The future is ours

Our EU sponsored online and in-Person events on Autonomy, Visibility, Health and Equal Treatment.

EN Co-Funded by the EU_POS

A proposito del progetto

Negli ultimi due anni, EU for Trisomy 21 ha lavorato all'organizzazione di una serie di eventi online e di persona per far luce sugli elementi essenziali della nostra missione che consiste nel sensibilizzare e difendere i diritti delle persone con #Trisomy21 in Europa e oltre.

Il futuro è nostro was an EU sponsored project consisting of three online and one in-Person event between September 2022 and July 2023. With the EU elections coming up in 2024, and many people with Down Syndrome being allowed to vote in them for the first time, we wanted to take our time to highlight the four goals of EU for Trisomy 21: Autonomia, Visibilità, Salute e Parità di trattamento.

One event at a time, EU for Trisomy 21 made sure our EU wide Network is prepared for the upcoming elections - and even more important that the decision makers are prepared for us! We gave the floor to field experts, parents and decision makers, and most importantly to Self Advocates: People with Down Syndrome to shared their own stories and experiences. Through our events, our participants had the chance to meet, discuss and come up with concrete solutions in favour of making this world a better place for people with Down Syndrome.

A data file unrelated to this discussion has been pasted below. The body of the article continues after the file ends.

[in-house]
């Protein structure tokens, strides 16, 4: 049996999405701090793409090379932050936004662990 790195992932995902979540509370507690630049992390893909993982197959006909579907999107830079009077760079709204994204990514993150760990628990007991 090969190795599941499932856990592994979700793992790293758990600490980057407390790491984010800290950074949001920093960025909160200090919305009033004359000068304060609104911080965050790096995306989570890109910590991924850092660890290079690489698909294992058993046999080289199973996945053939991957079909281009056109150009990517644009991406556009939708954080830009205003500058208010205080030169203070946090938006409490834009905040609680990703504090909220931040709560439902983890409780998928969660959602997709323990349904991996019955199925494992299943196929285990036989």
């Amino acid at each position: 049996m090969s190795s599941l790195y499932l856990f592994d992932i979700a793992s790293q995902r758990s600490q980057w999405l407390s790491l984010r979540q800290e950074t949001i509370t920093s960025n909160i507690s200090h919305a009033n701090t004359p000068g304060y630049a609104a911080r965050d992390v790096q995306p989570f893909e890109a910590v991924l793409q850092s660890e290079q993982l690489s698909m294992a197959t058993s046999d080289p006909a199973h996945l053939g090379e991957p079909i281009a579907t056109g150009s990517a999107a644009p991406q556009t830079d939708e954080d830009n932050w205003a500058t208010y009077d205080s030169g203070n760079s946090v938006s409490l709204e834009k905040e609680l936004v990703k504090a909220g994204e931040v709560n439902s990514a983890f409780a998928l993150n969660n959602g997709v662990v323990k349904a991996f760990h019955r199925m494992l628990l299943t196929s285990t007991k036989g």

The Future is Ours Project was designed to support and involve people with Down Syndrome in a meaningful way. From the start, we made sure our events were not just for people with Down Syndrome, but also led by them. We aimed to spotlight their voices and achievements, ensuring our audiences saw real, relatable examples of success. This approach has been warmly received, with many attendees feeling inspired by seeing others like themselves achieve great things.

As the project wraps up, we're eager to keep this spirit alive. We encourage our network to continue inviting our speakers to their events, fostering an environment of inclusion and inspiration. Below, you'll find information about our speakers and how to get in touch with them for future events.

Questions asked & answered

during the project

As the EU elections draw near in 2024, it's a pivotal moment for our community, especially for many individuals with Down Syndrome who will be exercising their voting rights for the first time. This momentous occasion has sparked a series of important questions and discussions within our network and beyond, focusing on how the European Union can better serve and include people with Trisomy 21.

From autonomy and visibility to health and equal treatment, the goals of EU for Trisomy 21 have never been more relevant. Our events have not only prepared our network for the upcoming elections but have also aimed to ensure that decision-makers are ready to embrace and address our needs and rights. By giving the floor to self-advocates, field experts, parents, and policymakers, we've fostered a space for sharing stories, experiences, and formulating tangible solutions to create a more inclusive world for people with Down Syndrome.

Below, we present a selection of critical questions that have emerged from our discussions. These questions are directed towards both our community members, to reflect on their expectations and needs, and EU representatives, to consider what more can be done to acknowledge and support the rights of people with Trisomy 21. As the election approaches, we invite you to engage with these questions, share your thoughts, and continue the conversation through our various channels.